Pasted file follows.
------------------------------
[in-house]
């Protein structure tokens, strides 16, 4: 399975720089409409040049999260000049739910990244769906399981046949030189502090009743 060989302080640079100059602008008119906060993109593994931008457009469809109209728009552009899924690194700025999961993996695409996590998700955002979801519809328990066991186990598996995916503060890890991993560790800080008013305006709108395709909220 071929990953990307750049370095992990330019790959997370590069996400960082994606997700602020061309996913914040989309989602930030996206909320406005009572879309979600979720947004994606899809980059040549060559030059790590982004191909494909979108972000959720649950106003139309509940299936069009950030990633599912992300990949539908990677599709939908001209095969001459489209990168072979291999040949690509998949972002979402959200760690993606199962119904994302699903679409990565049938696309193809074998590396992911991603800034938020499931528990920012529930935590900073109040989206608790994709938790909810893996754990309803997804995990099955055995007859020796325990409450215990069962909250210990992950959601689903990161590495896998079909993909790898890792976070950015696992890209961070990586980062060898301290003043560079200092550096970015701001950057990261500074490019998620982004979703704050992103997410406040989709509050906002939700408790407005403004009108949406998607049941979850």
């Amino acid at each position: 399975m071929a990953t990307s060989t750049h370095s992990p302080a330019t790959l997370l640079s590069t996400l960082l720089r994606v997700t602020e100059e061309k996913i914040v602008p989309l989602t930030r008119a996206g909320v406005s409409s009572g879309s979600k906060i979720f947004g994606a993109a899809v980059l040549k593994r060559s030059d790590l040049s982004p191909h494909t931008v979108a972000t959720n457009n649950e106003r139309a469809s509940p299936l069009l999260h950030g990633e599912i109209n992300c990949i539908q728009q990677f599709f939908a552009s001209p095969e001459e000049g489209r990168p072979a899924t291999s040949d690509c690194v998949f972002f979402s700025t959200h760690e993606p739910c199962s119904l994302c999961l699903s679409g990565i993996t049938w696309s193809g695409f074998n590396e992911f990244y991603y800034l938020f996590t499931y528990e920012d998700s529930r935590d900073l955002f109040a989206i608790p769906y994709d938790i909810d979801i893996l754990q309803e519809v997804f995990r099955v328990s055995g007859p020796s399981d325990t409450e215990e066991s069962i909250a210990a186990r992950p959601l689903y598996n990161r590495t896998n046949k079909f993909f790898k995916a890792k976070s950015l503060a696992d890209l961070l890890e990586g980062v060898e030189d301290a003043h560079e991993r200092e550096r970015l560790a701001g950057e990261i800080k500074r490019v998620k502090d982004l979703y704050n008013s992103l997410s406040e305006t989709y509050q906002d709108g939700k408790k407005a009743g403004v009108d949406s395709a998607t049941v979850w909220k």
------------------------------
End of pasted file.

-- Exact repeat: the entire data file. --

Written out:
[in-house]
């Protein structure tokens, strides 16, 4: 399975720089409409040049999260000049739910990244769906399981046949030189502090009743 060989302080640079100059602008008119906060993109593994931008457009469809109209728009552009899924690194700025999961993996695409996590998700955002979801519809328990066991186990598996995916503060890890991993560790800080008013305006709108395709909220 071929990953990307750049370095992990330019790959997370590069996400960082994606997700602020061309996913914040989309989602930030996206909320406005009572879309979600979720947004994606899809980059040549060559030059790590982004191909494909979108972000959720649950106003139309509940299936069009950030990633599912992300990949539908990677599709939908001209095969001459489209990168072979291999040949690509998949972002979402959200760690993606199962119904994302699903679409990565049938696309193809074998590396992911991603800034938020499931528990920012529930935590900073109040989206608790994709938790909810893996754990309803997804995990099955055995007859020796325990409450215990069962909250210990992950959601689903990161590495896998079909993909790898890792976070950015696992890209961070990586980062060898301290003043560079200092550096970015701001950057990261500074490019998620982004979703704050992103997410406040989709509050906002939700408790407005403004009108949406998607049941979850």
């Amino acid at each position: 399975m071929a990953t990307s060989t750049h370095s992990p302080a330019t790959l997370l640079s590069t996400l960082l720089r994606v997700t602020e100059e061309k996913i914040v602008p989309l989602t930030r008119a996206g909320v406005s409409s009572g879309s979600k906060i979720f947004g994606a993109a899809v980059l040549k593994r060559s030059d790590l040049s982004p191909h494909t931008v979108a972000t959720n457009n649950e106003r139309a469809s509940p299936l069009l999260h950030g990633e599912i109209n992300c990949i539908q728009q990677f599709f939908a552009s001209p095969e001459e000049g489209r990168p072979a899924t291999s040949d690509c690194v998949f972002f979402s700025t959200h760690e993606p739910c199962s119904l994302c999961l699903s679409g990565i993996t049938w696309s193809g695409f074998n590396e992911f990244y991603y800034l938020f996590t499931y528990e920012d998700s529930r935590d900073l955002f109040a989206i608790p769906y994709d938790i909810d979801i893996l754990q309803e519809v997804f995990r099955v328990s055995g007859p020796s399981d325990t409450e215990e066991s069962i909250a210990a186990r992950p959601l689903y598996n990161r590495t896998n046949k079909f993909f790898k995916a890792k976070s950015l503060a696992d890209l961070l890890e990586g980062v060898e030189d301290a003043h560079e991993r200092e550096r970015l560790a701001g950057e990261i800080k500074r490019v998620k502090d982004l979703y704050n008013s992103l997410s406040e305006t989709y509050q906002d709108g939700k408790k407005a009743g403004v009108d949406s395709a998607t049941v979850w909220k």